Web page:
Couple quick Wednesday night notes:
• If the free-agent market explodes for James Johnson and Dion Waiters after breakout seasons, they could end up consuming much of the Heat’s $38 million in cap space. Heat president Pat Riley made clear Wednesday that he wants to keep both but expects more from each.
Waiters shot 42.3 percent overall (one point above his career average), 39.4 percent on threes and just 64.6 percent on free throws.
“The great guards in this league, he has the ability to shoot over 40 percent from three,… to be maybe a 47 or 48 field goal percentage guy,” Riley said. “If he gets over 50, look out. What bothers me is that he’s not making 85 percent of his free throws. This is all focus. He has that in him and I think we saw enough of it, plus we really like Dion. He’s a good guy.
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“I don’t know if there are two tougher minded guards in the league than Goran Dragic and Dion. Dion has this affable defiance. I like [that he] wants to take big shots. But the two of them did complement each other because both are attackers.
“Dion can create off the dribble and get to areas of the court when you can get up shots in late clock situations. He’s going to become a better finisher because… he gets into the paint 12 to 14 times per game. He realizes now what it takes to be a great player. The one word that coach was talking about all the time that we just want to improve is his efficiency.”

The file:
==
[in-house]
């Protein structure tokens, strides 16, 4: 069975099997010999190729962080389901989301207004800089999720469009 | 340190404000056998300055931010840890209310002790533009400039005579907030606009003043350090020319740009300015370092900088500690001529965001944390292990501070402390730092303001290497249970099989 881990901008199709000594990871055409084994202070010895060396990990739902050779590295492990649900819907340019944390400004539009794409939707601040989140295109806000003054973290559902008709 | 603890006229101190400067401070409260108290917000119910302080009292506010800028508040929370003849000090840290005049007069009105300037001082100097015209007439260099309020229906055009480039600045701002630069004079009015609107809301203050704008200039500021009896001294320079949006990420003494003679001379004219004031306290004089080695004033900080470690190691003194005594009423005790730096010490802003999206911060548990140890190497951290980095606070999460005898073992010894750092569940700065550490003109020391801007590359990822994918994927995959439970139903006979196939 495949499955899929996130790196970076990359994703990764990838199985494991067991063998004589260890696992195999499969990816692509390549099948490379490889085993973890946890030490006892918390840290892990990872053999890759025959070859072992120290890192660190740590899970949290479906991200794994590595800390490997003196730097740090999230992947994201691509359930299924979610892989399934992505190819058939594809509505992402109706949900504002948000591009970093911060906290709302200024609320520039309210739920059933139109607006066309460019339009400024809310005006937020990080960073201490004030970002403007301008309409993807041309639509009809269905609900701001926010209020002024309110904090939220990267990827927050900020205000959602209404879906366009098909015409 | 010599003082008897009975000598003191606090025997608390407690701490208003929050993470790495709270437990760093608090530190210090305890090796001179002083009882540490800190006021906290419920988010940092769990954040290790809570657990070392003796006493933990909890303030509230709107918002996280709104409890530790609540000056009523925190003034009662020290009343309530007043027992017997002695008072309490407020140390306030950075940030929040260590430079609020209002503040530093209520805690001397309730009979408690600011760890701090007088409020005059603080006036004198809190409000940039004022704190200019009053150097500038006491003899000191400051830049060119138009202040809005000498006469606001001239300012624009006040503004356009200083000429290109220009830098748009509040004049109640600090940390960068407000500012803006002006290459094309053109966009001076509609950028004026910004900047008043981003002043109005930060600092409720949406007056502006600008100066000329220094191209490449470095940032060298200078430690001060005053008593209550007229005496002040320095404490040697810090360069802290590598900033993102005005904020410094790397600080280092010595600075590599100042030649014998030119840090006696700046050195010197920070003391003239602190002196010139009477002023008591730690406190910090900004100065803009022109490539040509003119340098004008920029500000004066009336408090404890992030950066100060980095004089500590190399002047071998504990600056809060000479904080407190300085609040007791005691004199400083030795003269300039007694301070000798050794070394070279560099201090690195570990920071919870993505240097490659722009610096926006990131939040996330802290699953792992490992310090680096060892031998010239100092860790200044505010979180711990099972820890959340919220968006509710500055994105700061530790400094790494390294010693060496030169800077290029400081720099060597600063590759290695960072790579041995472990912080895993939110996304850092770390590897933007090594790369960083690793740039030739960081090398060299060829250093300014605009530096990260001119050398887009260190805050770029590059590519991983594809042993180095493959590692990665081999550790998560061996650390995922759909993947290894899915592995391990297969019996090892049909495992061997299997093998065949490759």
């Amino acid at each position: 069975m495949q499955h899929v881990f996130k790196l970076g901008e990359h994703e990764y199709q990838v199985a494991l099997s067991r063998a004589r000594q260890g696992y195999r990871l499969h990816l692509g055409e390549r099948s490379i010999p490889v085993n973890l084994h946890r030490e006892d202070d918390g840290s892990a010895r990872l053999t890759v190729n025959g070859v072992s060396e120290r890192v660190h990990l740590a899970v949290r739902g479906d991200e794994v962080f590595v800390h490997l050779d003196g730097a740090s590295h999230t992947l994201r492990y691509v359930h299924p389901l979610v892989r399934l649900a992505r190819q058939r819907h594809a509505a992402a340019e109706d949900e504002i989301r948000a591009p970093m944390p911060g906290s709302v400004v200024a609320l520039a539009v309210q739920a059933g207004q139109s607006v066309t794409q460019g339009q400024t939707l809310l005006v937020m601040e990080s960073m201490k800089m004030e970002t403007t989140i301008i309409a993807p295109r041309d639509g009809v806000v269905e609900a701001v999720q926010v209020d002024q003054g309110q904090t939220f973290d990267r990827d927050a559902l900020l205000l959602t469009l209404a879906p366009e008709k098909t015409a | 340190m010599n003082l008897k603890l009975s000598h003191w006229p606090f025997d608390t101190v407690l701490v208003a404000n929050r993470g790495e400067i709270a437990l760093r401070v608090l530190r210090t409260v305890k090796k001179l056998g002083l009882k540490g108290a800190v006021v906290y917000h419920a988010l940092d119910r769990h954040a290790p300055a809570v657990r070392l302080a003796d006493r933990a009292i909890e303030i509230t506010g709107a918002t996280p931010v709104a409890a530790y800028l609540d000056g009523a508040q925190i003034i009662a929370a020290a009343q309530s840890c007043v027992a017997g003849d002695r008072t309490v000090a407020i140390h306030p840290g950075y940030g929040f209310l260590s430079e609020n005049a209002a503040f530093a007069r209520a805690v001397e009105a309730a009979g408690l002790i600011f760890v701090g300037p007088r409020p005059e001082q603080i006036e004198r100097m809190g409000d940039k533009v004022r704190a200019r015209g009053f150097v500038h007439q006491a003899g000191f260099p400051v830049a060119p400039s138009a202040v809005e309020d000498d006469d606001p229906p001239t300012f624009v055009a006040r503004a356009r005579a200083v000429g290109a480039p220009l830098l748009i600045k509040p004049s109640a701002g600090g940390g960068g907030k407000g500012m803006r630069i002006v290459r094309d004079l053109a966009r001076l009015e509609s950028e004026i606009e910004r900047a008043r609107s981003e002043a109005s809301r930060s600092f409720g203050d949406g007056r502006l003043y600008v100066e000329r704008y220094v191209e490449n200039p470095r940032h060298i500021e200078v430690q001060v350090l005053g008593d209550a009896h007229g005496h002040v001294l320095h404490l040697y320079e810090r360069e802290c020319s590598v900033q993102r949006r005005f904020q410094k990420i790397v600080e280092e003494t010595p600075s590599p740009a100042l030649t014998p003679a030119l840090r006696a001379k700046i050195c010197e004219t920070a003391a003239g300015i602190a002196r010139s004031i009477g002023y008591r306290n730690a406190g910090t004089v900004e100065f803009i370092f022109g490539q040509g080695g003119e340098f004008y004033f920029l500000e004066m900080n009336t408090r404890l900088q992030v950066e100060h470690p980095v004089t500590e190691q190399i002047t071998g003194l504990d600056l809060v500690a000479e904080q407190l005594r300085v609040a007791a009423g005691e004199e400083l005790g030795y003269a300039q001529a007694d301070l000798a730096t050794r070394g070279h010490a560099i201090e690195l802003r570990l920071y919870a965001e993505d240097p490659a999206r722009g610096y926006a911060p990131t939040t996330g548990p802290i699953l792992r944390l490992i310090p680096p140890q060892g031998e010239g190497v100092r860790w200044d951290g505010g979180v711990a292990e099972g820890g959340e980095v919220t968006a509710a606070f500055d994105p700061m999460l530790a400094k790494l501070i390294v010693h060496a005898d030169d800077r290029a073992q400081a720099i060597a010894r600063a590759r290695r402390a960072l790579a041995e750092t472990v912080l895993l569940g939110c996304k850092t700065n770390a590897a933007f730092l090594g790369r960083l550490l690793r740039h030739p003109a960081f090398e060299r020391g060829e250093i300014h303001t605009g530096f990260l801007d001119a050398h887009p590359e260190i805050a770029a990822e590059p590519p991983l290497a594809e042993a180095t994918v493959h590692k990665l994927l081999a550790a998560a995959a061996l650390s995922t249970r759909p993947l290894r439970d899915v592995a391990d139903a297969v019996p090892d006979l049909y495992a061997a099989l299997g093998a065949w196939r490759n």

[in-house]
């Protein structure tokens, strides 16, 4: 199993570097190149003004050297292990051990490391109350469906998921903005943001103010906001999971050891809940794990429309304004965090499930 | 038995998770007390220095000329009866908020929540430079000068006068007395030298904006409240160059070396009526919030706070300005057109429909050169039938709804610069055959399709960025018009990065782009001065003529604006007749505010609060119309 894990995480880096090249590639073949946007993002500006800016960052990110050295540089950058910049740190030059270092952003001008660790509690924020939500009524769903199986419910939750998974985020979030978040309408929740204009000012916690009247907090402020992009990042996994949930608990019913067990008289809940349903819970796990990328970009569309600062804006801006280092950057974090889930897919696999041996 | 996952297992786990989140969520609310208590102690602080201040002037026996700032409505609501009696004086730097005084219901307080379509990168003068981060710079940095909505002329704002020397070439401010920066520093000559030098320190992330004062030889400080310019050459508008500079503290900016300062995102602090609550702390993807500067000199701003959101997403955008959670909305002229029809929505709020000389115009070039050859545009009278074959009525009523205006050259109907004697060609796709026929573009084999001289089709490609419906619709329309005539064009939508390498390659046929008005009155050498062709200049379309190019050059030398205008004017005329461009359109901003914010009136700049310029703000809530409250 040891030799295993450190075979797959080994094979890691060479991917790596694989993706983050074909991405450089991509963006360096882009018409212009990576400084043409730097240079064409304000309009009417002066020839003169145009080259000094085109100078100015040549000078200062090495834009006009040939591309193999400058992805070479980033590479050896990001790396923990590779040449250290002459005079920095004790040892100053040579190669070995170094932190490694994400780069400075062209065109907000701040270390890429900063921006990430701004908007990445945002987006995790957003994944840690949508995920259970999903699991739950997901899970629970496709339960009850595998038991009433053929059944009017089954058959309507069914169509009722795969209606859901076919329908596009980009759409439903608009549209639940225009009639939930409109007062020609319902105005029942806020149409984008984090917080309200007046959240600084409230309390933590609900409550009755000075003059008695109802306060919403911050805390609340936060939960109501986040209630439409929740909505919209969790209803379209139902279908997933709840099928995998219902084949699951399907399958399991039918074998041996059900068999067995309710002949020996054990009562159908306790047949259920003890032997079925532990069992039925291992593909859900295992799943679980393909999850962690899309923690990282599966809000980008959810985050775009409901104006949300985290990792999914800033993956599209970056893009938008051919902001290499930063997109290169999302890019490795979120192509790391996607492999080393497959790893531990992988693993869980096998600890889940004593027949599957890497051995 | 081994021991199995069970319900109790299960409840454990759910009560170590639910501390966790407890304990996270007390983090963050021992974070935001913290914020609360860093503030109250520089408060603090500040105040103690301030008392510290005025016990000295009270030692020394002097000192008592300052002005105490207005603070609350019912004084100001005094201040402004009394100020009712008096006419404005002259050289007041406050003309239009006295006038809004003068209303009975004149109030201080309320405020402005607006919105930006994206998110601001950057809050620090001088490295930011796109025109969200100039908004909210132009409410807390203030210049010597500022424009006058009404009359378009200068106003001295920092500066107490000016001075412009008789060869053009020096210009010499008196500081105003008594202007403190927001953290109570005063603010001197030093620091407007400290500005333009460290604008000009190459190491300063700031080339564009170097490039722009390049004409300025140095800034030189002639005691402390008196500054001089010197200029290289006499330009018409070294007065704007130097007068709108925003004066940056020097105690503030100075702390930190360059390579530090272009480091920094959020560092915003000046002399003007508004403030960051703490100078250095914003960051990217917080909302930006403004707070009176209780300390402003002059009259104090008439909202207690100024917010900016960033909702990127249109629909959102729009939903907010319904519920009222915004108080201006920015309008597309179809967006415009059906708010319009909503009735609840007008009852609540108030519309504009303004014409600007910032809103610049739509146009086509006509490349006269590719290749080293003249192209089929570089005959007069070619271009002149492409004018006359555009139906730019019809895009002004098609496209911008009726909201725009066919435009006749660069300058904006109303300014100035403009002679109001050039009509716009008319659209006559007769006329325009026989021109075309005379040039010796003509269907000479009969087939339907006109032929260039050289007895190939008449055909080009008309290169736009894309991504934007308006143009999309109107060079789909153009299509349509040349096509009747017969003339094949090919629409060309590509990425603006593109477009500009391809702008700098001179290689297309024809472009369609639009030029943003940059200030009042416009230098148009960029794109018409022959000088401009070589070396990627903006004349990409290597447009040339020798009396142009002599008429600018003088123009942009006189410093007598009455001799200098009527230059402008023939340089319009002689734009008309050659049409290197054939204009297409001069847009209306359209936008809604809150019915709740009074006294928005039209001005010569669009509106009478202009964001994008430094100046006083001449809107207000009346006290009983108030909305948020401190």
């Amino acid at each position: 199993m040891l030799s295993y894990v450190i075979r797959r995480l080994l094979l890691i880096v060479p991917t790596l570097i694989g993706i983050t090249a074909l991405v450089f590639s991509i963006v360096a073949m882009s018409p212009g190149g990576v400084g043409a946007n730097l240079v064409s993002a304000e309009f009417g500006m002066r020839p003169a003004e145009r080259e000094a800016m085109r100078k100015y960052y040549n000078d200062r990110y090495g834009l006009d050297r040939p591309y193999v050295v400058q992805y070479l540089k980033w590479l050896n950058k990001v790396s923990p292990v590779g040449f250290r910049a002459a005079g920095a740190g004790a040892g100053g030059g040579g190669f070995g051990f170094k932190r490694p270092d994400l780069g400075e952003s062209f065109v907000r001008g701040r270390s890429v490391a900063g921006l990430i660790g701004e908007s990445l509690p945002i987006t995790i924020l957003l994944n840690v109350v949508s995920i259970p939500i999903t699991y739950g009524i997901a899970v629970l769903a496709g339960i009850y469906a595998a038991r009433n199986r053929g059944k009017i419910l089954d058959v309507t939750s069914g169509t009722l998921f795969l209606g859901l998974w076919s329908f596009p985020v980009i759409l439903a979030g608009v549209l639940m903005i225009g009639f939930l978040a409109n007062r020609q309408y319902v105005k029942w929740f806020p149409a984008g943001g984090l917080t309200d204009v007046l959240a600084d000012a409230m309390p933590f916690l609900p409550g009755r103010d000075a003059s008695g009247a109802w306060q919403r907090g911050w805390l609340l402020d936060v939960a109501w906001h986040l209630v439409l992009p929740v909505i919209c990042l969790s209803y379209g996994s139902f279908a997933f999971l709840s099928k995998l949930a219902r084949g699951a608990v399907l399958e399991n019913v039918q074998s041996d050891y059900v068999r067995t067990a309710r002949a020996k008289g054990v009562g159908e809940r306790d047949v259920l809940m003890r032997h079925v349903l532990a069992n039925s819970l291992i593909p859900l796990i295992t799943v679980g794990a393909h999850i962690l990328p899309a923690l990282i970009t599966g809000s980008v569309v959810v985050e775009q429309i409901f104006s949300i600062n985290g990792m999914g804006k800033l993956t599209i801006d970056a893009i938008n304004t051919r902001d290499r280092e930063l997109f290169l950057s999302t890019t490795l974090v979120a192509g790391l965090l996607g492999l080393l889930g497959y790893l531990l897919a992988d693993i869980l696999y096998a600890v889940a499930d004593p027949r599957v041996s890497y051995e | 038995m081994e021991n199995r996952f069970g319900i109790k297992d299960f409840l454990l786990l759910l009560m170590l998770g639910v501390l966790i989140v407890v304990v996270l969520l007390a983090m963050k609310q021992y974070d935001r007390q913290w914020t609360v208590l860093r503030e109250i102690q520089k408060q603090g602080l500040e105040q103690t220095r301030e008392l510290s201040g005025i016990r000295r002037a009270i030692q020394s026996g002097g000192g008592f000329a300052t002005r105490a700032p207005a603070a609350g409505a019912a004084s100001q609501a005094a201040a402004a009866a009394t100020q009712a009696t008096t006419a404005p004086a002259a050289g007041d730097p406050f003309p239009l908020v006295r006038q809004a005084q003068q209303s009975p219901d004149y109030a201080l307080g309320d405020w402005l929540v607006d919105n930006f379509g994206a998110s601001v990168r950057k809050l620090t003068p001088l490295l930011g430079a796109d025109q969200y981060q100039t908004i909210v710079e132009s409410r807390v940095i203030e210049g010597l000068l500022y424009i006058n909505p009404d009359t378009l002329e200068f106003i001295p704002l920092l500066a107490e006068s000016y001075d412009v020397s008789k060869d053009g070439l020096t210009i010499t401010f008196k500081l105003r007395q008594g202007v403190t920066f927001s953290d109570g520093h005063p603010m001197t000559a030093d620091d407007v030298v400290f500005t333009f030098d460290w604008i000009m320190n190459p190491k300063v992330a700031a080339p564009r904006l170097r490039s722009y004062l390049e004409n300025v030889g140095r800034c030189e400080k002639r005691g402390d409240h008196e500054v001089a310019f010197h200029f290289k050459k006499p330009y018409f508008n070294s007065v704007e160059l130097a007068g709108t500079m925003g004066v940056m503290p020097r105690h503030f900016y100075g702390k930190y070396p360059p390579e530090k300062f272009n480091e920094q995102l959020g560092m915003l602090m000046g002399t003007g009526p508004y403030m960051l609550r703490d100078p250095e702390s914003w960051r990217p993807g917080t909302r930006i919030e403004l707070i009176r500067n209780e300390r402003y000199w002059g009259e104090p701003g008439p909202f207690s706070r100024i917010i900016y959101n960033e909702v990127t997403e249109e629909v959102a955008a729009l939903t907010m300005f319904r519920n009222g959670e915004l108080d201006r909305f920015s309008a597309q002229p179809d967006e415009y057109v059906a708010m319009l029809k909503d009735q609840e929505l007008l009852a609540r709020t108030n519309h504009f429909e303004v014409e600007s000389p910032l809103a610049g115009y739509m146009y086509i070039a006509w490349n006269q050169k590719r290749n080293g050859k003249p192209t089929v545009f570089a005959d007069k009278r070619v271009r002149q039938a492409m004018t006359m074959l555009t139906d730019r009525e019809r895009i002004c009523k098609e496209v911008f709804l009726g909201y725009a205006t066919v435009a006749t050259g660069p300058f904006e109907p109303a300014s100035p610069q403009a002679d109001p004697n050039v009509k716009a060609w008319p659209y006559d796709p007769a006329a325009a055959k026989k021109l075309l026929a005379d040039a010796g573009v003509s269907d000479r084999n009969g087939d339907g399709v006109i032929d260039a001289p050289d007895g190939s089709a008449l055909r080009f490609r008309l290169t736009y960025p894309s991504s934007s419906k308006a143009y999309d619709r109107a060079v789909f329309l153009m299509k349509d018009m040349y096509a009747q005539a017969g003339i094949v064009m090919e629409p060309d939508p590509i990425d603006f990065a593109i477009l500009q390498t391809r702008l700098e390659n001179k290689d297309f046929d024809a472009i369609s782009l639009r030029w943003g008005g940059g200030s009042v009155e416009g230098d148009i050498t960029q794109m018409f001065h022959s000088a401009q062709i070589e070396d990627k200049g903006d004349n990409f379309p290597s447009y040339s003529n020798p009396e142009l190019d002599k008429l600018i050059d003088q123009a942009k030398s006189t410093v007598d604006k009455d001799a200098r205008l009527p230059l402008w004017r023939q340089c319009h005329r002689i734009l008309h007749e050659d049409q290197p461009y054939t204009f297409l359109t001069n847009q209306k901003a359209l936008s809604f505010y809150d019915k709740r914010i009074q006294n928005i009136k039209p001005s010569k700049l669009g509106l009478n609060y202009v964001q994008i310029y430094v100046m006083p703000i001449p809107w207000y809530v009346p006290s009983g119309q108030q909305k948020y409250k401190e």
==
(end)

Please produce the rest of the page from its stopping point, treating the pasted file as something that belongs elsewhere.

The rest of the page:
Riley said “what James Johnson showed was another playmaker, a guy that could do a lot more than anybody ever thought and he can get better. My conversation with him the other day is that, ‘There’s another level for you efficiency wise at the end of a game.’ If somebody is going to put the ball in your hands at the end of the game and they want you to be that player then there’s another level.”
As good as Johnson was this season, he shot just 10 for 37 in the final five minutes of games with a margin of five or less (including 4 for 17 on threes), with 11 assists and 12 turnovers in those 96 clutch minutes.
• Phil Simms, who lost his job on CBS’ lead NFL announcing team to Tony Romo, has a new job: studio analyst on The NFL Today.
Simms replaces Tony Gonzalez, who previously announced he wasn’t returning. That’s an upgrade; Simms has what it takes to be an entertaining studio analyst, as viewers of Showtime’s Inside The NFL have seen.
Simms will join James Brown, Bill Cowher, Boomer Esiason and Bart Scott on the show.
Simms told Sports Business Journal’s John Ourand: “I was under contract, so I knew I was going to be at CBS. If I’m not going to be on the No. 1 game, this is a pretty good place to land. … When this opportunity came up, I didn't have to think long. [CBS Sports chairman] Sean [McManus] and I have talked about this for years. I’m really happy about it.”
And Simms told SI.com’s Richard Deitsch: “Initially was my pride hurt? Absolutely. Of course it was…So it took a little bit. Not long. I started thinking about it in a positive way and then I became excited about it. Sean had talked to me over the years about maybe going into the studio. I now get to follow the league like I want to. That was probably the most frustrating thing about my job. You do one or two games a week, you can’t really pay attention to the other teams like I wanted to do. When you do games, you are all-in on those games. On Inside The NFL, I get to say things about stuff that I never get to say in a broadcast.”
Here’s a look at what Mel Kiper and two other ESPN analysts say the Dolphins should do in next week’s draft.